6. Faith – the article you summarized is very interesting and is the idealist notion that many people today hold. But is idealism always achievable? As we discussed in class, wiki’s do have many downfalls. I share all of your concerns that a wiki in journalism can be a scary thing. All I know is alot of journlists would be out of a job if it were up to everyone to produce the news.

  7. I hear you Faith! This whole blogging thing is pretty complex when you think about it… sometimes this class goes over my head, but I’m definitely learning. I suppose, just like everything else, the blogsphere is a work in progress… someday we’ll get the hang of it all!

  8. Khair: I totally agree that as much as blogosphere is diverse, the people who have access to the means of blogging and consuming the information are people who can afford them. In that case, a blog is not really considered an alternative media but another avenue for the rich to rant and spread their “gospel”.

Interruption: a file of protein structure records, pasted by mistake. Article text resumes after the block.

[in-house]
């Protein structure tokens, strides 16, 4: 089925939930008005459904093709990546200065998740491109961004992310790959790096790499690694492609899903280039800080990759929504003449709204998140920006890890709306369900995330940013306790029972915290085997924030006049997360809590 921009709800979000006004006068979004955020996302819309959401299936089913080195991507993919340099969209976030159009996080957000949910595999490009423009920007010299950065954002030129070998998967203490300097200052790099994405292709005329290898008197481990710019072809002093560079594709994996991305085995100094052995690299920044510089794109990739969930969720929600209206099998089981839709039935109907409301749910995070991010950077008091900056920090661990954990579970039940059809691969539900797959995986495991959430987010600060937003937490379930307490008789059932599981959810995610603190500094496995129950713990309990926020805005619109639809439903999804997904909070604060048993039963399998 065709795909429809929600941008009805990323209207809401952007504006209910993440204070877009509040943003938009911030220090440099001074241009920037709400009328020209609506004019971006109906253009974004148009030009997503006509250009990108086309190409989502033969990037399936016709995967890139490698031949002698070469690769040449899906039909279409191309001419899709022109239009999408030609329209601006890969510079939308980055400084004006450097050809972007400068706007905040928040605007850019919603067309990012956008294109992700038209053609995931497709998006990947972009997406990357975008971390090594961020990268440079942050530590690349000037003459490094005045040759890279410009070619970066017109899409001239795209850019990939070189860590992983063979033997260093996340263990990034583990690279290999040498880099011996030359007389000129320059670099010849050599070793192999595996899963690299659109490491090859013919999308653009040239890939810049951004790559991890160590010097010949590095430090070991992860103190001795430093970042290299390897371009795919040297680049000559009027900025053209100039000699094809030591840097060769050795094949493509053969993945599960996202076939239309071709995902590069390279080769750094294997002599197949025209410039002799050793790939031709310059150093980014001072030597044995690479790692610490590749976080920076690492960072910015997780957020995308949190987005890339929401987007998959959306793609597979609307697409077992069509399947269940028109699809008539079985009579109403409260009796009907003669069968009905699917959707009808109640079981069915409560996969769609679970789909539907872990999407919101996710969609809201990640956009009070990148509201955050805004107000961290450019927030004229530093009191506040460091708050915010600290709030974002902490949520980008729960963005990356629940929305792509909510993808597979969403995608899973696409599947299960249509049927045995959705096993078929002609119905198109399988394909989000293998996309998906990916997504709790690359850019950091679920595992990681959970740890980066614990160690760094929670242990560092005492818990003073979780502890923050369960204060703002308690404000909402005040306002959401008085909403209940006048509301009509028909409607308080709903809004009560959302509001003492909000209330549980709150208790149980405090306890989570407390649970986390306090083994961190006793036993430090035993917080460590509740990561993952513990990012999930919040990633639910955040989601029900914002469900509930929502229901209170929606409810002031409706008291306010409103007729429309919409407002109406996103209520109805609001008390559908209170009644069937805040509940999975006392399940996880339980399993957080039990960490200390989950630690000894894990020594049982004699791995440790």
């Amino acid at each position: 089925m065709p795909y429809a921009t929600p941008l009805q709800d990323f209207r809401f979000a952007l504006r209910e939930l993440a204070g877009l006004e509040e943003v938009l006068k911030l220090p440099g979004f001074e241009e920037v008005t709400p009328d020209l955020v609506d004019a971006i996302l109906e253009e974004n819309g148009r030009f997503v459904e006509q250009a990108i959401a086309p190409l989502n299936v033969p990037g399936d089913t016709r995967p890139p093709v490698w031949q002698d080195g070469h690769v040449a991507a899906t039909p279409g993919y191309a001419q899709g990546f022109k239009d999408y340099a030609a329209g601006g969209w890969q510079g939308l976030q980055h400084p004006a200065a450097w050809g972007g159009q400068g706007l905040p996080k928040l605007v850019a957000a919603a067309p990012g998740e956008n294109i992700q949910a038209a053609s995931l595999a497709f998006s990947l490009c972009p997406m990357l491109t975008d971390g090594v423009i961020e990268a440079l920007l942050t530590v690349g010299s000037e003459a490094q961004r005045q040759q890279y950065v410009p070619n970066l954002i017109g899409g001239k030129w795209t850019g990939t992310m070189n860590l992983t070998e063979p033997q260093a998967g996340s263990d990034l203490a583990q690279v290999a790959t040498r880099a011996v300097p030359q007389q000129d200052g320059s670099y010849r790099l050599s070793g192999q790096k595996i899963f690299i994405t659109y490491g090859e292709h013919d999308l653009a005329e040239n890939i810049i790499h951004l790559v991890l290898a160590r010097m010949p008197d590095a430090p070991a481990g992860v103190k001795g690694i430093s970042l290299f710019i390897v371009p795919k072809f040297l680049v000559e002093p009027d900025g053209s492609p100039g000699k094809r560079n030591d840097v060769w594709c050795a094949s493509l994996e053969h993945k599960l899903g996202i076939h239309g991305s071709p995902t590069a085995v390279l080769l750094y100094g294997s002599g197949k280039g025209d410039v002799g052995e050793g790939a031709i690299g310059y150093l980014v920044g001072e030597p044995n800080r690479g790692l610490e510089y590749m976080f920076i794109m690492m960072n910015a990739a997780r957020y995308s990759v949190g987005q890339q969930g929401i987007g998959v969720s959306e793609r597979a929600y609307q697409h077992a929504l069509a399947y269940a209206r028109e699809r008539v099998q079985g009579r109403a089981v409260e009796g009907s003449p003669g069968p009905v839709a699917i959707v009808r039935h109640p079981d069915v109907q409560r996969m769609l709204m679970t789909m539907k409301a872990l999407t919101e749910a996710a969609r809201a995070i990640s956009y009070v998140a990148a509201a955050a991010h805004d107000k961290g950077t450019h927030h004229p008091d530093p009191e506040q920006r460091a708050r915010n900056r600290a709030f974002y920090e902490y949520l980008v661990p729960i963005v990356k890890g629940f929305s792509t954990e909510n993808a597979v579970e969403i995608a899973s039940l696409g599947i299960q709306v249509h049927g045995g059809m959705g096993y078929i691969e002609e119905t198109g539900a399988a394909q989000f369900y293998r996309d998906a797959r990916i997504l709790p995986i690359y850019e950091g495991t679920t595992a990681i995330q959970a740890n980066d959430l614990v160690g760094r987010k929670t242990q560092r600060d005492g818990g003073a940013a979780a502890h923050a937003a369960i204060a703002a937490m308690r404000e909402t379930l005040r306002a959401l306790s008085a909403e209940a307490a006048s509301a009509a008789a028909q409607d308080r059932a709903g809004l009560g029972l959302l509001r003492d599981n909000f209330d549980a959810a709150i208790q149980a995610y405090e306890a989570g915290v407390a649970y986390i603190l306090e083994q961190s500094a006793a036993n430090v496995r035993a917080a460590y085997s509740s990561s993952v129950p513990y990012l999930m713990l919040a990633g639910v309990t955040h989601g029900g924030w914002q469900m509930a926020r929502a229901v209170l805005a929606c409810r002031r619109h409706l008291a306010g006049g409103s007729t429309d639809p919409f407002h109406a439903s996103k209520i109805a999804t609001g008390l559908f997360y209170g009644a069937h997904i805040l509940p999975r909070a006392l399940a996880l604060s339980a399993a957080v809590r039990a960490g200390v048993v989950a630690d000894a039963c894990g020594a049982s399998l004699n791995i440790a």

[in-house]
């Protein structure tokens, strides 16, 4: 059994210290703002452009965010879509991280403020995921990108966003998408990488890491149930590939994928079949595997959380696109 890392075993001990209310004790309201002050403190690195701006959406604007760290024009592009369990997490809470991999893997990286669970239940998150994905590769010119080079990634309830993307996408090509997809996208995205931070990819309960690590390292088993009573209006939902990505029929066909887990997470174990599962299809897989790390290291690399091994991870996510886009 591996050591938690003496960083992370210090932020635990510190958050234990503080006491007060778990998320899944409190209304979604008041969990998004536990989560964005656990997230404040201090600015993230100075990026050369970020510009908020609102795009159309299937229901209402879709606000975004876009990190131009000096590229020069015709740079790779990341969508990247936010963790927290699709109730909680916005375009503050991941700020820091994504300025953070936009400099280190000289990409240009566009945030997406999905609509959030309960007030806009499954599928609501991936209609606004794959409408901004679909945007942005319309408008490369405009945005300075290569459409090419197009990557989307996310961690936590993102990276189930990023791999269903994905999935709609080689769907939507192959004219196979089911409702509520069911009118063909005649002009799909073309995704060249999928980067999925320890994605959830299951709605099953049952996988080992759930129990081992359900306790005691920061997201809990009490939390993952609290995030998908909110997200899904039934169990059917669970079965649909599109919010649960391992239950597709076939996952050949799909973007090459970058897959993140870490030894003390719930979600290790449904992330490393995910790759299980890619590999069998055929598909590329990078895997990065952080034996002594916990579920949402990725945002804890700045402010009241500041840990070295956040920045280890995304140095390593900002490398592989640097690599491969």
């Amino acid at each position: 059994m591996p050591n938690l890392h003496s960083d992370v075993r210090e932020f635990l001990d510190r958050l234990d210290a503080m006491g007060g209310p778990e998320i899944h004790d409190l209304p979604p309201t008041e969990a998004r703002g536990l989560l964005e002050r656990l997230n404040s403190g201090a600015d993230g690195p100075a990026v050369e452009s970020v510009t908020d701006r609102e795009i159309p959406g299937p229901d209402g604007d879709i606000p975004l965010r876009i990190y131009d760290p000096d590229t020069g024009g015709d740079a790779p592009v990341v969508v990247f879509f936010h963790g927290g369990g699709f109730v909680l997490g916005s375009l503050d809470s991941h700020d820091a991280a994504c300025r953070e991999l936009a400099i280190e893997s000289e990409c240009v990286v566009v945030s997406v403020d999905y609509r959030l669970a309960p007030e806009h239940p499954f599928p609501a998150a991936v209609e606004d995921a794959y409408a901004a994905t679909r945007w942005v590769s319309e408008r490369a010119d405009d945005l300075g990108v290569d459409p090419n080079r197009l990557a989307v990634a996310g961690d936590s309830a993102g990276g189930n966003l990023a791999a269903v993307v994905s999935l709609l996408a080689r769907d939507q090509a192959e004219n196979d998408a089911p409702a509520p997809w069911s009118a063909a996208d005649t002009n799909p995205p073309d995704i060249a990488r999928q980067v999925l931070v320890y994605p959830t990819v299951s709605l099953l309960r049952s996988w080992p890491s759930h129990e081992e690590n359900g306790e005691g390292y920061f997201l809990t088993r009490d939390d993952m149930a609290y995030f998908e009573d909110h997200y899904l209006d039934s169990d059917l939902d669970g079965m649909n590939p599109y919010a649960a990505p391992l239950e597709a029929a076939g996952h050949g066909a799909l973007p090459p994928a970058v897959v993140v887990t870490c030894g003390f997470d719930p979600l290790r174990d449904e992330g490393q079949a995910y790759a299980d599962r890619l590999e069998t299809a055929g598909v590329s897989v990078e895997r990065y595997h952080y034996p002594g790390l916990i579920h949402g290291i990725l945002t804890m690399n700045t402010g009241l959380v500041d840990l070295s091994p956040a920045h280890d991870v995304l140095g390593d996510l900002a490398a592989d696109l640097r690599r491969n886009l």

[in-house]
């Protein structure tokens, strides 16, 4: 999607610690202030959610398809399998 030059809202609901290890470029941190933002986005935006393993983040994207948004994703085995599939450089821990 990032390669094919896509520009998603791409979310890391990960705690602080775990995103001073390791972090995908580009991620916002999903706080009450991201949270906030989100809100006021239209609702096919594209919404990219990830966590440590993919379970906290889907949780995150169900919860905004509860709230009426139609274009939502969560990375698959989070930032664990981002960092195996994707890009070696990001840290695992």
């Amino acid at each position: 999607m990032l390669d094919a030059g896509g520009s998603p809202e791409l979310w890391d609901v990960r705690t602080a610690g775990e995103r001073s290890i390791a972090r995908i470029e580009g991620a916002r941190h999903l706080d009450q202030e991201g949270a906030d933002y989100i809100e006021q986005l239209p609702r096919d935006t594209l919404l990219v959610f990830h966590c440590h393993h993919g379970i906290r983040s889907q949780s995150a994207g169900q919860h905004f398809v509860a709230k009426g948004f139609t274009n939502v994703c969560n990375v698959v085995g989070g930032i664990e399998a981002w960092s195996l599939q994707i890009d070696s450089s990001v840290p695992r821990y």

I agree that wiki is scary and yet, we would soon become obsolete like the scribes if we fail to embrace it. Let’s start loving wikinews! 🙂

  9. I would also agree with you comment that this can be overwhelming but I also think that in reality this is not something that is going to require every person to actively participate. Some of the most drastic transitions in history are started by just a few dedicated people